Have the German VAT requirements for intra-EU sales returned to their roots?

April 10, 2013

On 1 January 2012, provisions for the documentation required for intra-Community supplies were severely tightened. Following heavy criticism, a new draft of the VAT Implementation Ordinance has been produced, which aims to soften the impact of these stringent compulsory provisions.

In general, the draft amendments resemble the old provisions that applied until the end of 2011 much more than the new ones.

Under the German VAT law, an intra-Community supply of goods is exempt from VAT only if it complies with the requirements that the sale is supported by evidence from the supplier’s accounting records as well as by the delivery documents.

If the taxpayer cannot demonstrate that these requirements have been met, the German tax authorities will treat the intra-Community supply as a domestic supply, which generally is subject to German VAT. Thus, failing to comply with the documentation requirements bears the risk of additional VAT and interest payments.

Current requirements on documentation

The documentation requirements, as stipulated in the German VAT Implementation Ordinance, were tightened with effect from 1 January 2012 to the extent that the confirmation of arrival or entry certificate is the only possible evidence to support an intra-Community supply.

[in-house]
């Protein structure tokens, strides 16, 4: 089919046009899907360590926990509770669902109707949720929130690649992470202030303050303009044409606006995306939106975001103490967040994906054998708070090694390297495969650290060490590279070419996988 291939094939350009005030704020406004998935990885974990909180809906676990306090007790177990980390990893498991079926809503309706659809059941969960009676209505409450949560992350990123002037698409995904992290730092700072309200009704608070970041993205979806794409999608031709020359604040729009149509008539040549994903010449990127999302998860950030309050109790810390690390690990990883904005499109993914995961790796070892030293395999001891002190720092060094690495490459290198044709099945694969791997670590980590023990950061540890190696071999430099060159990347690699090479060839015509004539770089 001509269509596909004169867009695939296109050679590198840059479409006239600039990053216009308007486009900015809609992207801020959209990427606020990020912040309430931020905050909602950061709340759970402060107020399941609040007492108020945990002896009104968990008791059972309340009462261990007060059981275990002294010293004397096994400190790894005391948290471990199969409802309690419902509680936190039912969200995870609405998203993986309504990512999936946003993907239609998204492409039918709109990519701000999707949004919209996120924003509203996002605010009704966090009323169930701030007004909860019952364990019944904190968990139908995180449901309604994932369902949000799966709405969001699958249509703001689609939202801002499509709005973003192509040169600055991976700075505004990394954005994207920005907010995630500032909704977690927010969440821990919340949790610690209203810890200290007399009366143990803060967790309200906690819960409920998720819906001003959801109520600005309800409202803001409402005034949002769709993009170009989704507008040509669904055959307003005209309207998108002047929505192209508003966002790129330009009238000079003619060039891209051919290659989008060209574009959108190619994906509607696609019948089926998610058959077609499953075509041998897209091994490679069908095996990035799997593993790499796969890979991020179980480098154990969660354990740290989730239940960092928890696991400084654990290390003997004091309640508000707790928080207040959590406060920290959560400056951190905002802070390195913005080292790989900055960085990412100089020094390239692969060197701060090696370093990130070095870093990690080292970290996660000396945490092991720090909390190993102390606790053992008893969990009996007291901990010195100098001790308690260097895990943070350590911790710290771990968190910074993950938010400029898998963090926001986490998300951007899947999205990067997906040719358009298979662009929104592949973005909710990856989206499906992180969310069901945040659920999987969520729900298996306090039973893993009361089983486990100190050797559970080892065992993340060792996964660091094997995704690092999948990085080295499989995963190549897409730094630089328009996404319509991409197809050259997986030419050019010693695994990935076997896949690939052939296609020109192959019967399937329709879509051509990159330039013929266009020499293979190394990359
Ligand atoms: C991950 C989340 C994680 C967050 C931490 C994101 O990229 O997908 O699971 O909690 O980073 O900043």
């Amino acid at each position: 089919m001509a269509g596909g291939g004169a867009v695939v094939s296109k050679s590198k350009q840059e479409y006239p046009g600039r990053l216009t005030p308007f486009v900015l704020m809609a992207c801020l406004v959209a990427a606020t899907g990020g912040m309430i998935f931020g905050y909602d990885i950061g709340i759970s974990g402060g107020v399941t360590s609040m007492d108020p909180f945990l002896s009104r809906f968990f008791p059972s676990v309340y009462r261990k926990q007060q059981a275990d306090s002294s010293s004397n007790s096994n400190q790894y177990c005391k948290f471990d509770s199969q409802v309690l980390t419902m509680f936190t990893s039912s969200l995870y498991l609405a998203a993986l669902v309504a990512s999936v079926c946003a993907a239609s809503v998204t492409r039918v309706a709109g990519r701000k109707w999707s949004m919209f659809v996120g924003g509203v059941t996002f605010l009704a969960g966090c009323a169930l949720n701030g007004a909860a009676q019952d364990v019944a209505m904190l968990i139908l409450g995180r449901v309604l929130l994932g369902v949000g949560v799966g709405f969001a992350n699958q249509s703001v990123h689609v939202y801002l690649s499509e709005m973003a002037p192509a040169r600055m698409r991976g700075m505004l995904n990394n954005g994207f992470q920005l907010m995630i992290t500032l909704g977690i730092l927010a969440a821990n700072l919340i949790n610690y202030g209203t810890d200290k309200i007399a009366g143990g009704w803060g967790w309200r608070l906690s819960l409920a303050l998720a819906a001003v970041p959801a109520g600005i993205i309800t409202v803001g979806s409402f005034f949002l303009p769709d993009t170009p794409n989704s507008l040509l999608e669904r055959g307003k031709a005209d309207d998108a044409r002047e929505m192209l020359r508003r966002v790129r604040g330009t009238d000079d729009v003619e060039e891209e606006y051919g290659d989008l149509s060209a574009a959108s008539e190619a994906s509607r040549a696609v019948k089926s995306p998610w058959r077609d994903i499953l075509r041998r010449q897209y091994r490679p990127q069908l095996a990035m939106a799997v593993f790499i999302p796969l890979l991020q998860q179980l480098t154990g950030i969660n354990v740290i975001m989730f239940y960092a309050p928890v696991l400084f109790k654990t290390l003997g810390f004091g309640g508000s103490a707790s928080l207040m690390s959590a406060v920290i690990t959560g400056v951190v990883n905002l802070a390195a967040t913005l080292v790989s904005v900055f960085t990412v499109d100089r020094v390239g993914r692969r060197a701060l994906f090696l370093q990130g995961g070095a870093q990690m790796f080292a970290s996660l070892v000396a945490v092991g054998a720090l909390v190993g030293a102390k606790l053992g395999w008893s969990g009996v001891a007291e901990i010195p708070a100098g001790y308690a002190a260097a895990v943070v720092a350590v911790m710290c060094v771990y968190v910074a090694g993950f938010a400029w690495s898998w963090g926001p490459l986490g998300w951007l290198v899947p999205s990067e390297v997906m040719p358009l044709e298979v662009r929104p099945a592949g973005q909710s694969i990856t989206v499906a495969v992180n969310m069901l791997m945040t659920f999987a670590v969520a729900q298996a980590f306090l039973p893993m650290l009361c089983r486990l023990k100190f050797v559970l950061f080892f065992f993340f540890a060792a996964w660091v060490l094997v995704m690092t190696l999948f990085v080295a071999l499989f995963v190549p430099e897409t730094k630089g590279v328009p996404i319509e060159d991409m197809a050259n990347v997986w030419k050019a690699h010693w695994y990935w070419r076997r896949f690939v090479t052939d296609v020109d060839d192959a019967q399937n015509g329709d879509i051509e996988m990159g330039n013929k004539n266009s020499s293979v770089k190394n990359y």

This confirmation of arrival requires that the recipient confirm the place and time of delivery and sign the document (if it has not been sent in digital format). According to the Ordinance, other substantiating documents, such as delivery or consignment notes, are no longer acceptable as proof.

However, after much criticism of these new rules, the Federal Ministry of Finance has issued a “safe harbor” rule that tax payers may invoke. It provides that the tax authorities will still accept substantiating documents under the legal provisions previously applicable until 31 December 2011.

However, this safe harbor rule will expire when the amended provisions are enacted, which is currently expected to be 30 June 2013. In essence, the new regulations will have no effect at all if the taxpayer chooses to use the safe harbor until the amended rules supersede the current tightened regulations.

Significant upcoming changes under the proposed amended rules

The most significant revision of the draft regulations is that confirmation of arrival is no longer the only possible proof for an intra-Community supply. However, the drafted German VAT Implementation Ordinance still views it as the main form of proof.

The confirmation of arrival document itself is not defined by a certain format but by certain items that have to be contained in it. It requires the following details:

  • The name and address of the recipient
  • The quantity and description of the goods according to custom and usage
  • In most cases, the place and month of supply
  • The date of issue
  • The signature of the recipient or his delegate

This final requirement is waived if the confirmation of arrival document is transferred and received digitally.

In turn, the digital confirmation of arrival has to provide some indication that it stems from the recipient’s sphere of control. How this can be proven is not stipulated in the VAT Implementation Ordinance.